Guru Says
Friday August 31st 2012

Humility is what i really appreciate with this man. He never showed off after the moon mission and just went back to the university to teach. As a high achiever he could have easily fallen prey to many of the temptations. But amazing how he carried himself after the moon mission.
Truly a great person!

anil nair Says
Sunday September 2nd 2012

How true.
He thought about mankind first.

Btw, just read your MBA @16.
Great Book for Teenagers…and parents/teachers.
I am asking my my teenage daughters to read it.
I hope all parents do that!!


Kamal Pandey Says
Monday September 3rd 2012

Awesome …

    ChiRstian Says
    Sunday December 9th 2012

    Really a bombing is a mimoesnr in that there will be no explosive bomb, only a chunk of a spacecraft being crashed into a crater of the moon near a pole at 2600 mph to puncture the crust and kick up some dust, hopefully revealing some water/ice that might be just below the surface. The moon is pelted all of the time with meteorites and small asteroids that have caused the huge craters there over time. This is due to no atmosphere there as we have on Earth which burns them up here most of time. We call them shooting stars . Also without an atmosphere, some explosives needing oxygen wouldn’t work anyway plus they wouldn’t want to vaporize any water that might be there!The spacecraft which has been doing other research for the past couple of weeks wouldn’t be brought back to Earth anyway, so might as well crash it.

Rajesh Singh Says
Friday September 7th 2012

Amazing simplicity and clarity in putting across the thoughts and making the reader visualise the on going story.

Rakesh Says
Tuesday September 25th 2012

Why don’t you too become a member of War On Corruption(IAC OR Baba Ramdev).

Rakesh Says
Wednesday September 26th 2012

A lot has been said about FDI but it is BABA RAMDEV who opened our eyes to the fact that 80% of the FDI that comes to INDIA is the Indian black money deposited abroad that is coming back.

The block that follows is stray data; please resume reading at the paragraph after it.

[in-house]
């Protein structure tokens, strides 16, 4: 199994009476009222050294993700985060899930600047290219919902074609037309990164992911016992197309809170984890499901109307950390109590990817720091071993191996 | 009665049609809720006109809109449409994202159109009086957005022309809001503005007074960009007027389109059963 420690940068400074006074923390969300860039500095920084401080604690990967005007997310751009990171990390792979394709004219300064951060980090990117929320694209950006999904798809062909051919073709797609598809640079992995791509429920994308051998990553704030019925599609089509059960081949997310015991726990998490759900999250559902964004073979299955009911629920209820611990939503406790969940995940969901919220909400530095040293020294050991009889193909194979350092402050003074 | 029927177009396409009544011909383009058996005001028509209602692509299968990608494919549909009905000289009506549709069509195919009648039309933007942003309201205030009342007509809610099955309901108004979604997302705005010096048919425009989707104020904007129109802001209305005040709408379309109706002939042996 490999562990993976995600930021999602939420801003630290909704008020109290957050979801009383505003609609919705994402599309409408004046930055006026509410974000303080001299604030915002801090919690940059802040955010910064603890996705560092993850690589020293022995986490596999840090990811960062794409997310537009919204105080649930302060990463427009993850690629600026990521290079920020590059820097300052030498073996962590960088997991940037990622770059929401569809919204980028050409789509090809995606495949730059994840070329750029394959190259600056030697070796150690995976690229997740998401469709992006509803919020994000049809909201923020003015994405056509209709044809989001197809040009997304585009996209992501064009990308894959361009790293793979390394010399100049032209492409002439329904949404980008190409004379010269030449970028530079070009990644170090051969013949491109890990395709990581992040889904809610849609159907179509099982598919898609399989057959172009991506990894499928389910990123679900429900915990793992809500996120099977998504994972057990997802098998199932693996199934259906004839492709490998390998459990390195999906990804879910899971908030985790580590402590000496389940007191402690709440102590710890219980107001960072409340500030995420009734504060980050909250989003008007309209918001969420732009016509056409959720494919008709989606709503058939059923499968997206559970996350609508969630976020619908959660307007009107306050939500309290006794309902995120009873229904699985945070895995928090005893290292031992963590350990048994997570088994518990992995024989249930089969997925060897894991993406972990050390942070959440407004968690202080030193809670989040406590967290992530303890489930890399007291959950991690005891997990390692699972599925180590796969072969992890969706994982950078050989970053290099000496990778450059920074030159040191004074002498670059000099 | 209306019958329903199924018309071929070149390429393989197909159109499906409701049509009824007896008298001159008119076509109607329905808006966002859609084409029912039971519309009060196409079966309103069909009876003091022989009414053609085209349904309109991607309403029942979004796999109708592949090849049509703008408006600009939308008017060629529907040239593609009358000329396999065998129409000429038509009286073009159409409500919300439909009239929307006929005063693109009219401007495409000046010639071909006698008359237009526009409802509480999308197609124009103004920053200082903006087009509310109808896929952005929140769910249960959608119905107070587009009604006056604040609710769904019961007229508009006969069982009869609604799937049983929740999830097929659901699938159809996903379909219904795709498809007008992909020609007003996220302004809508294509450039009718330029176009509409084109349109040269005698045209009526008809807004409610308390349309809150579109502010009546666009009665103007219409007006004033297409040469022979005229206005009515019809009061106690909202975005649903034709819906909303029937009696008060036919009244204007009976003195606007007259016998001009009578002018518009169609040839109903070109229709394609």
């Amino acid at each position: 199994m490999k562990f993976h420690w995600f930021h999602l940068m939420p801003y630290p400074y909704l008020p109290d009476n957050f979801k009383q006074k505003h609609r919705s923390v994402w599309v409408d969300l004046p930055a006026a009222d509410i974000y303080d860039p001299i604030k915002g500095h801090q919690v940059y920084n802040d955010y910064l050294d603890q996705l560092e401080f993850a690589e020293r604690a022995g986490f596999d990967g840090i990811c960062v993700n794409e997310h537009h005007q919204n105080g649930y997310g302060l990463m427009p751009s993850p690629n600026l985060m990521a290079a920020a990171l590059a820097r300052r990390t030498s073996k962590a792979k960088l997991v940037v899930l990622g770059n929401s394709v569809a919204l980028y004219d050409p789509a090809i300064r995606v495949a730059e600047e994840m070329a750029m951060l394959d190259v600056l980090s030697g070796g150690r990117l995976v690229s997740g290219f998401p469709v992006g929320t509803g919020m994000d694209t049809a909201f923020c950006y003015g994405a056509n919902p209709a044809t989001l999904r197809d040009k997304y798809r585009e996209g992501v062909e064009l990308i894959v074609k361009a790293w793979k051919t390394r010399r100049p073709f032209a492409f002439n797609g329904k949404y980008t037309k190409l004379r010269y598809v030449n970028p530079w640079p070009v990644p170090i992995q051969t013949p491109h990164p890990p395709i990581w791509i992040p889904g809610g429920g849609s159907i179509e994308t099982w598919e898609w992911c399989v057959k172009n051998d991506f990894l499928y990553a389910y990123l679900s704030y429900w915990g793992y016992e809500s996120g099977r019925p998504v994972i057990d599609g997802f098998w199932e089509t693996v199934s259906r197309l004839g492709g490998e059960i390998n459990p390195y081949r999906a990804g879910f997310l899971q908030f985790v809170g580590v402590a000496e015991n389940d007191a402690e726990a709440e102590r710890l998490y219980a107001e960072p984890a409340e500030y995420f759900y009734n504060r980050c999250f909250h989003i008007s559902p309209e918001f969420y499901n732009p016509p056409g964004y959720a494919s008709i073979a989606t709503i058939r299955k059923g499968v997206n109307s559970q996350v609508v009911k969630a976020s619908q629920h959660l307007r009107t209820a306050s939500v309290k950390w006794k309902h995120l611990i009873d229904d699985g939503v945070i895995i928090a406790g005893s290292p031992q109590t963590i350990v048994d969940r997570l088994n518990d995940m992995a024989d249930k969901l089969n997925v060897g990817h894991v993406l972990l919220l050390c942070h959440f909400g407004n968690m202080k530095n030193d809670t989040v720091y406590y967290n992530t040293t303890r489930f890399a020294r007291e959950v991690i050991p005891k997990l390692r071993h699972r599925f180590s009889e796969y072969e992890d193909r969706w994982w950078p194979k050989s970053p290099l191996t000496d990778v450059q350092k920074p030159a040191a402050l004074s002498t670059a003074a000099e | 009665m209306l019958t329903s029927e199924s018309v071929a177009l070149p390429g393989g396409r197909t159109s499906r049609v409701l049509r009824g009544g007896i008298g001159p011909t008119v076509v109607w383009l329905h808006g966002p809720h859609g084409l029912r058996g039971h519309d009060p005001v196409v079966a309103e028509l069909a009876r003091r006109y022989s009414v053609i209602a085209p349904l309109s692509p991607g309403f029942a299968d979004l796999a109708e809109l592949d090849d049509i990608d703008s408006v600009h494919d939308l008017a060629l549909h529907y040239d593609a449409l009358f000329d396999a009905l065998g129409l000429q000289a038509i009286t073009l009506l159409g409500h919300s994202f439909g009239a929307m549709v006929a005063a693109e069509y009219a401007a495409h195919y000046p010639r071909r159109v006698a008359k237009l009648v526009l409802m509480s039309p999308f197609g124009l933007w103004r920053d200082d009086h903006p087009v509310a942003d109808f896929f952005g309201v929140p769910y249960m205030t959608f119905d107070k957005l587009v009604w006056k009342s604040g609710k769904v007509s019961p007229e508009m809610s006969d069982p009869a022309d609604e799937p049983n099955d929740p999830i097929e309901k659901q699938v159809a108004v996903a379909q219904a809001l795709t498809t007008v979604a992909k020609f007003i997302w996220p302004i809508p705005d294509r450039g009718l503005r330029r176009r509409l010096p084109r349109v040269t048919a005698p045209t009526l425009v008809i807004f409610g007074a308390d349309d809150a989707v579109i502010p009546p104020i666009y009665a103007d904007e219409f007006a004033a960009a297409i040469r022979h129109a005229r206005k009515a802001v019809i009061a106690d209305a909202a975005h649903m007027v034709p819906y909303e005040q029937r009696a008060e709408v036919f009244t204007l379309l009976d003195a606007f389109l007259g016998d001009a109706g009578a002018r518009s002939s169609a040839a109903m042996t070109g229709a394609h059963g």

Just 3 scams Coal,2G and CWG cost Bharat 426000 cr definately there have been massive scams like this that has never come to light.There is no question about the fact that a few hundred lac cr of Indian black money is deposited abrod in tax haeven branches and a part of that is in Bharat.

Rakesh Says
Wednesday September 26th 2012

Bharat is indeed not a poor country but it has been made poor by blackmoney and corruption.

The industry people want FDI in retail so that they would have contracts to build new buildings get IT contracts to write their software and create the IT NETWORKS. But every job created over there would be at the cost of a shop being shut down or stopping a potential shop from opening.

Rakesh Says
Wednesday September 26th 2012

A very small shpkeeper even if he sells 200 kg of foodgrains,50 kg of pulses and 50 kg of spices a day would make a profit of around Rs 1500 each workday ie around 40000 rupees each month.

A retail store employee selling 10 times that amount will not even make Rs 10000.

The small shops are actually the cradles of Indian entreprenuership if they close down we become a culture of service class people.

Bindu Nair Says
Wednesday September 26th 2012

I just finished reading “The Professional”. No words to thank you.I could relate to every word you have written, a must read for everyone before starting their career.